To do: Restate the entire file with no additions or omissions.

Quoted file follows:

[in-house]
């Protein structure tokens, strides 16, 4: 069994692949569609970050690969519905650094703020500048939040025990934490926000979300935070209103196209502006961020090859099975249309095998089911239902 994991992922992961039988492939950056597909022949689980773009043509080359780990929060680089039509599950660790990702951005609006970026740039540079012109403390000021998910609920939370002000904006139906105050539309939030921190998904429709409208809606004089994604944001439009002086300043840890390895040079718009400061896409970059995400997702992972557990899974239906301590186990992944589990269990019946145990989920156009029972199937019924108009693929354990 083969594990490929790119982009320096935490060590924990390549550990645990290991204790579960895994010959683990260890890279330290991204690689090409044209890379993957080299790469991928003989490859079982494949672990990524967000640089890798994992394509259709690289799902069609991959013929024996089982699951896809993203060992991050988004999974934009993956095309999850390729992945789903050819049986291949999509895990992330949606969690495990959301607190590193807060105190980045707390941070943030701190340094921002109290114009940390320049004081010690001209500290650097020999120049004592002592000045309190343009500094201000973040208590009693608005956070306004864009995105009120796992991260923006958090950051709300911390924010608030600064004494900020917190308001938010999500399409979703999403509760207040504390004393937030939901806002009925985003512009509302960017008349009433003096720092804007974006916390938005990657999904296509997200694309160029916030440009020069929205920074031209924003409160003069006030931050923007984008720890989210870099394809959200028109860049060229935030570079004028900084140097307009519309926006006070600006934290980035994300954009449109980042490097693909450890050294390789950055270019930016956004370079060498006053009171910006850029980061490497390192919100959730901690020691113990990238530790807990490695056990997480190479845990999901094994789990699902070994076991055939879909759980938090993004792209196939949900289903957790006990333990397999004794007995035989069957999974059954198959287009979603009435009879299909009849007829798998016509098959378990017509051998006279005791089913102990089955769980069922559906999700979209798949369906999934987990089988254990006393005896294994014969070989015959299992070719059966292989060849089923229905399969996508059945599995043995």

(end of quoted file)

[in-house]
């Protein structure tokens, strides 16, 4: 069994692949569609970050690969519905650094703020500048939040025990934490926000979300935070209103196209502006961020090859099975249309095998089911239902 994991992922992961039988492939950056597909022949689980773009043509080359780990929060680089039509599950660790990702951005609006970026740039540079012109403390000021998910609920939370002000904006139906105050539309939030921190998904429709409208809606004089994604944001439009002086300043840890390895040079718009400061896409970059995400997702992972557990899974239906301590186990992944589990269990019946145990989920156009029972199937019924108009693929354990 083969594990490929790119982009320096935490060590924990390549550990645990290991204790579960895994010959683990260890890279330290991204690689090409044209890379993957080299790469991928003989490859079982494949672990990524967000640089890798994992394509259709690289799902069609991959013929024996089982699951896809993203060992991050988004999974934009993956095309999850390729992945789903050819049986291949999509895990992330949606969690495990959301607190590193807060105190980045707390941070943030701190340094921002109290114009940390320049004081010690001209500290650097020999120049004592002592000045309190343009500094201000973040208590009693608005956070306004864009995105009120796992991260923006958090950051709300911390924010608030600064004494900020917190308001938010999500399409979703999403509760207040504390004393937030939901806002009925985003512009509302960017008349009433003096720092804007974006916390938005990657999904296509997200694309160029916030440009020069929205920074031209924003409160003069006030931050923007984008720890989210870099394809959200028109860049060229935030570079004028900084140097307009519309926006006070600006934290980035994300954009449109980042490097693909450890050294390789950055270019930016956004370079060498006053009171910006850029980061490497390192919100959730901690020691113990990238530790807990490695056990997480190479845990999901094994789990699902070994076991055939879909759980938090993004792209196939949900289903957790006990333990397999004794007995035989069957999974059954198959287009979603009435009879299909009849007829798998016509098959378990017509051998006279005791089913102990089955769980069922559906999700979209798949369906999934987990089988254990006393005896294994014969070989015959299992070719059966292989060849089923229905399969996508059945599995043995």